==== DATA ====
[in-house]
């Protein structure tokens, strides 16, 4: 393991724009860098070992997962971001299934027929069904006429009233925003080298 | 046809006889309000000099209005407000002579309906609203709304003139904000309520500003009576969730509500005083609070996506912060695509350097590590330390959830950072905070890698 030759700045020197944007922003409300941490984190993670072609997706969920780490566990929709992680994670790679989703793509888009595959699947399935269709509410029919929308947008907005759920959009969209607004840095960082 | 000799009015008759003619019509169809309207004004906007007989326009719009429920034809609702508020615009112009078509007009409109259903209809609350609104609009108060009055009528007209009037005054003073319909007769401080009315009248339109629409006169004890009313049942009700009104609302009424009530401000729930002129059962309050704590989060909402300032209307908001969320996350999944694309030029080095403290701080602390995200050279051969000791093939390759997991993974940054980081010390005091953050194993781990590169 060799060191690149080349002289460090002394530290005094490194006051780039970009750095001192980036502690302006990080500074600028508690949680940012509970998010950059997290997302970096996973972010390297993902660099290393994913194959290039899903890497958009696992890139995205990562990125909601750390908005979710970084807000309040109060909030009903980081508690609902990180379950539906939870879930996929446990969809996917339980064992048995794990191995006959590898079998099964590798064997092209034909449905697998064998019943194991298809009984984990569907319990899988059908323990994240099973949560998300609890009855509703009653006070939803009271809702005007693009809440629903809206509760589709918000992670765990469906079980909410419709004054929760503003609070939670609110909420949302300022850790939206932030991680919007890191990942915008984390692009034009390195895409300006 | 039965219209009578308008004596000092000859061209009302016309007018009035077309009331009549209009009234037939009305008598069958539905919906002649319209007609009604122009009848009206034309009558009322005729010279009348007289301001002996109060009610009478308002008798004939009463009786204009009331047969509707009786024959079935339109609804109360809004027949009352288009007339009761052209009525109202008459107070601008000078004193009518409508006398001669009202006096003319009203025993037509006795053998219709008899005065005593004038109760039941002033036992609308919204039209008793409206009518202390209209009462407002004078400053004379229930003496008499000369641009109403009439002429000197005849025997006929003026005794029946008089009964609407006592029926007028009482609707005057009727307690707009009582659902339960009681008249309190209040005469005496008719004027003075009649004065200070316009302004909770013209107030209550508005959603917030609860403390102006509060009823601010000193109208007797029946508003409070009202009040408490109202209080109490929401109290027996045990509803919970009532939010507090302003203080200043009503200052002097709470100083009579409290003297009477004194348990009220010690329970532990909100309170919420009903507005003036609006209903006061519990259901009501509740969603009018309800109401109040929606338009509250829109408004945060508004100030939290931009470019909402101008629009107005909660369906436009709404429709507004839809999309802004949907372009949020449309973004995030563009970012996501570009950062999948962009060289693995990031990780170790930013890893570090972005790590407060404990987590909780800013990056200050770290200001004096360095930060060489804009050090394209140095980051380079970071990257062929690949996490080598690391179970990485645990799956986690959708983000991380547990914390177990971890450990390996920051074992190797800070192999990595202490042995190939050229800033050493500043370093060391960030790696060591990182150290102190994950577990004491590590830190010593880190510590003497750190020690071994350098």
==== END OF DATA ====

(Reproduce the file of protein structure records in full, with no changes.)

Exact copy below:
[in-house]
């Protein structure tokens, strides 16, 4: 393991724009860098070992997962971001299934027929069904006429009233925003080298 | 046809006889309000000099209005407000002579309906609203709304003139904000309520500003009576969730509500005083609070996506912060695509350097590590330390959830950072905070890698 030759700045020197944007922003409300941490984190993670072609997706969920780490566990929709992680994670790679989703793509888009595959699947399935269709509410029919929308947008907005759920959009969209607004840095960082 | 000799009015008759003619019509169809309207004004906007007989326009719009429920034809609702508020615009112009078509007009409109259903209809609350609104609009108060009055009528007209009037005054003073319909007769401080009315009248339109629409006169004890009313049942009700009104609302009424009530401000729930002129059962309050704590989060909402300032209307908001969320996350999944694309030029080095403290701080602390995200050279051969000791093939390759997991993974940054980081010390005091953050194993781990590169 060799060191690149080349002289460090002394530290005094490194006051780039970009750095001192980036502690302006990080500074600028508690949680940012509970998010950059997290997302970096996973972010390297993902660099290393994913194959290039899903890497958009696992890139995205990562990125909601750390908005979710970084807000309040109060909030009903980081508690609902990180379950539906939870879930996929446990969809996917339980064992048995794990191995006959590898079998099964590798064997092209034909449905697998064998019943194991298809009984984990569907319990899988059908323990994240099973949560998300609890009855509703009653006070939803009271809702005007693009809440629903809206509760589709918000992670765990469906079980909410419709004054929760503003609070939670609110909420949302300022850790939206932030991680919007890191990942915008984390692009034009390195895409300006 | 039965219209009578308008004596000092000859061209009302016309007018009035077309009331009549209009009234037939009305008598069958539905919906002649319209007609009604122009009848009206034309009558009322005729010279009348007289301001002996109060009610009478308002008798004939009463009786204009009331047969509707009786024959079935339109609804109360809004027949009352288009007339009761052209009525109202008459107070601008000078004193009518409508006398001669009202006096003319009203025993037509006795053998219709008899005065005593004038109760039941002033036992609308919204039209008793409206009518202390209209009462407002004078400053004379229930003496008499000369641009109403009439002429000197005849025997006929003026005794029946008089009964609407006592029926007028009482609707005057009727307690707009009582659902339960009681008249309190209040005469005496008719004027003075009649004065200070316009302004909770013209107030209550508005959603917030609860403390102006509060009823601010000193109208007797029946508003409070009202009040408490109202209080109490929401109290027996045990509803919970009532939010507090302003203080200043009503200052002097709470100083009579409290003297009477004194348990009220010690329970532990909100309170919420009903507005003036609006209903006061519990259901009501509740969603009018309800109401109040929606338009509250829109408004945060508004100030939290931009470019909402101008629009107005909660369906436009709404429709507004839809999309802004949907372009949020449309973004995030563009970012996501570009950062999948962009060289693995990031990780170790930013890893570090972005790590407060404990987590909780800013990056200050770290200001004096360095930060060489804009050090394209140095980051380079970071990257062929690949996490080598690391179970990485645990799956986690959708983000991380547990914390177990971890450990390996920051074992190797800070192999990595202490042995190939050229800033050493500043370093060391960030790696060591990182150290102190994950577990004491590590830190010593880190510590003497750190020690071994350098």